Cautionary tale for nonprofit associations
There’s a plague of internal strife and power struggles affecting the management of many condominiums, subdivisions, sports clubs and other nonprofit associations nowadays. The common reasons for the squabbles are lack of transparency in management affairs, indifference of members, clash of personalities among members and, in worse cases, outright irregularities. These institutions’ officers are prohibited from earning salaries, but because they approve business contracts, unsavory suspicions of anomalies arise when nontransparent actions are taken.
An emerging controversy at Makati Sports Club Inc. (MSCI) may turn into an example of nasty strife involving a nonprofit association.
MSCI sits on 13,000 square meters of prime land in the heart of Makati City. It has various sports facilities and dining amenities for its members. It’s the only horizontal structure of its kind in the area, giving precious breathing space in a forest of tall buildings.
Ayala Land Inc. offered to buy 7,000 sq m of the club’s property at P571,428 per sq m, for a total price of P4 billion. Land values in Makati, though, are estimated by some quarters at P1 million per sq m. The club’s board accepted the offer, subject to the approval of members in a future meeting.
Despite Ayala’s outright purchase offer, false rumors are circulating that: Ayala will compensate club members with condominium units in the building it will erect on the purchased lot, or; club members will receive up to P5 million in dividends because of the land sale, at a time when the selling price is only P600,000 per share.
Both are fake news, because the first one will result in making Ayala pay twice for the land, while the second one is a legal impossibility because MSCI is prohibited from distributing dividends as a nonprofit association.
The effect of these false rumors is to make poorly informed club members agree to the land sale. If they do, they will belatedly find out that they had relied on false expectations.
The MSCI board has agreed to the Ayala offer because it will give the club “enough funds to build [a] modern high-rise club.” This reasoning has many active members up in arms.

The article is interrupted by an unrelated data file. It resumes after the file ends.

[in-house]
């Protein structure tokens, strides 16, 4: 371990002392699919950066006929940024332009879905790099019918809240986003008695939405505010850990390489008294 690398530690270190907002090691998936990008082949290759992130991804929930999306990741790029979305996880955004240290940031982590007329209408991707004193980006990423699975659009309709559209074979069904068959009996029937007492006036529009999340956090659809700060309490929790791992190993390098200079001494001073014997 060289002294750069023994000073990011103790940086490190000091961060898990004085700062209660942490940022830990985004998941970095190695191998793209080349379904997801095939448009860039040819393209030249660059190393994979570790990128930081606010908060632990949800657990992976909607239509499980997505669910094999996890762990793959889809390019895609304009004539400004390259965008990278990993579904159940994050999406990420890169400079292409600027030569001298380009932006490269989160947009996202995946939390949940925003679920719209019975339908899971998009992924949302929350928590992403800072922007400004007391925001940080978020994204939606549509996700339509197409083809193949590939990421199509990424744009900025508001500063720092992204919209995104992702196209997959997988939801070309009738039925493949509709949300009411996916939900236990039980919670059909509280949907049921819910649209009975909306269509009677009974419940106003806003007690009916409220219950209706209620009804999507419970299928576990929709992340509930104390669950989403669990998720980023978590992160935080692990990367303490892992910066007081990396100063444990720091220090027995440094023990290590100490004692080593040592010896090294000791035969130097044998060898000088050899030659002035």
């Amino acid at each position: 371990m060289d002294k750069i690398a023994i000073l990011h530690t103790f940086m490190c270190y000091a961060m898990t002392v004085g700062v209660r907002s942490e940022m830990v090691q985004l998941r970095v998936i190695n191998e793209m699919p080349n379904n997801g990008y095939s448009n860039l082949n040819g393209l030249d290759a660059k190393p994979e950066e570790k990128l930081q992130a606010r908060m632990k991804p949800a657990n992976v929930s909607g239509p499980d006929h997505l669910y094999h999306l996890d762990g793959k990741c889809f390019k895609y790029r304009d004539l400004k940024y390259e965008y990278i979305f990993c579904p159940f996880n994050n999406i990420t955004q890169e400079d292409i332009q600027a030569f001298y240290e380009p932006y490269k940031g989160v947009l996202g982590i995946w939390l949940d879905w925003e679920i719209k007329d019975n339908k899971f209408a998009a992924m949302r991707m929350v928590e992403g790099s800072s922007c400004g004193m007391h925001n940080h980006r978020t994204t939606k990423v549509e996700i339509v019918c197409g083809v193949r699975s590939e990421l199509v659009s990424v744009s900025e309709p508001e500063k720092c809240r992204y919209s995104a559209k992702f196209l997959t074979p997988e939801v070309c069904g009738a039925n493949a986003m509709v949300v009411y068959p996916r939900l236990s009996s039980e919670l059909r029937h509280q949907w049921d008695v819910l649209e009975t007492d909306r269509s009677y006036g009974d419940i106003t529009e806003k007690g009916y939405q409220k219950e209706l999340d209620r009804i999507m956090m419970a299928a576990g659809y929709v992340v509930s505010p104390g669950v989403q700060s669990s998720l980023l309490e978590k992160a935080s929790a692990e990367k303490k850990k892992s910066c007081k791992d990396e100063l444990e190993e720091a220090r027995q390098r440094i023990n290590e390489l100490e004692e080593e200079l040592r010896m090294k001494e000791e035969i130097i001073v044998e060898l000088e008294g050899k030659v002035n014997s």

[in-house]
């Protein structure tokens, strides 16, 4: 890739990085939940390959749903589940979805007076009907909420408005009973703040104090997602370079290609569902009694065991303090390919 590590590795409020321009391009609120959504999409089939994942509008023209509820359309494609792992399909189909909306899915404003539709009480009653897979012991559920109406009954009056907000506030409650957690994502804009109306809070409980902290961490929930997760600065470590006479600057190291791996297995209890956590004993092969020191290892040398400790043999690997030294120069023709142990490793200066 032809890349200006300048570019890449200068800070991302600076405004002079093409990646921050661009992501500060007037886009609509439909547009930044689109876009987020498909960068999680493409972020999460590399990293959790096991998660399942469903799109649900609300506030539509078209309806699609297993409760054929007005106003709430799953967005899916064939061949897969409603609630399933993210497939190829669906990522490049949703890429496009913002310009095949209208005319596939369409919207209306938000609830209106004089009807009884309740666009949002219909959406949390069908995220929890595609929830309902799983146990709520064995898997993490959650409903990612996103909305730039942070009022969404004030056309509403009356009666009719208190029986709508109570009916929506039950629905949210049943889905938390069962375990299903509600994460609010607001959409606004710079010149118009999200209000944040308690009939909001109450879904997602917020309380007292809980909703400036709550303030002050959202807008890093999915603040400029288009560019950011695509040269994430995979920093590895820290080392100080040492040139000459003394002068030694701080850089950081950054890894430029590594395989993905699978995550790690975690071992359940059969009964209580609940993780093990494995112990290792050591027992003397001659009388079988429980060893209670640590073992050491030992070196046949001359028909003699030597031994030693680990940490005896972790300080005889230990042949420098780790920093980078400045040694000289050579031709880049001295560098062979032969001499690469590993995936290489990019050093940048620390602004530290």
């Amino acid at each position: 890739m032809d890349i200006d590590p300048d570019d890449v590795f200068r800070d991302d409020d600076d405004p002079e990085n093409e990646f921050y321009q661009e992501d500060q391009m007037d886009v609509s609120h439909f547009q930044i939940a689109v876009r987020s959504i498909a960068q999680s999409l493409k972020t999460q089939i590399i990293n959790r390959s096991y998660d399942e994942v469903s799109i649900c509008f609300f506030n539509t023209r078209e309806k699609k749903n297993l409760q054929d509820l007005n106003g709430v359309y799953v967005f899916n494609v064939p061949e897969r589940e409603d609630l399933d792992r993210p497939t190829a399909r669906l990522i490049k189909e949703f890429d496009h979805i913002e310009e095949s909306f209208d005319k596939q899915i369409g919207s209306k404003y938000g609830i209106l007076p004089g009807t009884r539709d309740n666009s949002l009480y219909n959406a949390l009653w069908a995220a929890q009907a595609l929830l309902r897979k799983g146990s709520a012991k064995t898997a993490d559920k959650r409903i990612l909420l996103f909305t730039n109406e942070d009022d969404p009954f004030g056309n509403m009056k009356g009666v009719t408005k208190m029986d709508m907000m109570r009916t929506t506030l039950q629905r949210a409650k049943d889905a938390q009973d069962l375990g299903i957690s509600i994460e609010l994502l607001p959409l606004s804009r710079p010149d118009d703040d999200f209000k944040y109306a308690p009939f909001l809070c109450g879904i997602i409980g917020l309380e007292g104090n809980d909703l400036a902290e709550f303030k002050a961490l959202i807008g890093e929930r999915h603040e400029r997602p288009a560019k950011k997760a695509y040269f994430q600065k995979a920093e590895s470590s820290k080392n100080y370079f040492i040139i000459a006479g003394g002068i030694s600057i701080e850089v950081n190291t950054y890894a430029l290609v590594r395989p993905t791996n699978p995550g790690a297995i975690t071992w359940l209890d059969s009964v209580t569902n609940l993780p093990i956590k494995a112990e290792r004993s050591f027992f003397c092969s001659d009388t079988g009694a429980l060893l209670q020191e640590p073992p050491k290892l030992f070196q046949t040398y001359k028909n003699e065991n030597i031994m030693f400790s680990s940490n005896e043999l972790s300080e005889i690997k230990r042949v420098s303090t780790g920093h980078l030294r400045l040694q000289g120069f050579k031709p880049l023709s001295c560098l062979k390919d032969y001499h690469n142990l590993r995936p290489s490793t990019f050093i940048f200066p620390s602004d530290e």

Why should MSCI sell land, which is a perpetually appreciating asset, and construct a building that is a perpetually depreciating asset? If you have a house sprawled horizontally on spacious land, why would you sell half of the land to build a six-story house, with the same amenities, but which will enslave you to huge building maintenance costs?
Instead of looking at selling the club’s crown jewel as the only option, why are alternatives like special assessments, financing or long-term lease not being studied and presented to members? Why not just use the club’s P77-million retained earnings to renovate existing facilities?
With the right financing, MSCI’s precious land can generate perpetual revenues, instead of a one-off asset liquidation, if it builds a multilevel basement parking space to serve the parking-starved Makati area, and construct commercial spaces on the club’s three-street frontages.
If the board will use old proxies to ram the sale approval, it risks getting embroiled in multiple suits, dragging Ayala along. Proxies given for acts of administration in the past will not suffice as blanket power to approve the sale of a legacy asset.
The board may be overlooking the fact that dissenting members will have equitable grounds to demand appraisal rights. If the court grants the demand and uses Ayala’s valuation, a dissenting member will get P5 million for his share. If that happens, it pays better to dissent than to consent.
As a member, I requested from the club various information such as a list of club officers who are present or past officers of the Ayala companies, in order to write off any conflict issues. Ten days into my written request, I have not received a formal response.
The Makati Sports Club controversy may end up as a cautionary tale for nonprofit associations, to observe faithfully their obligation to full transparency.
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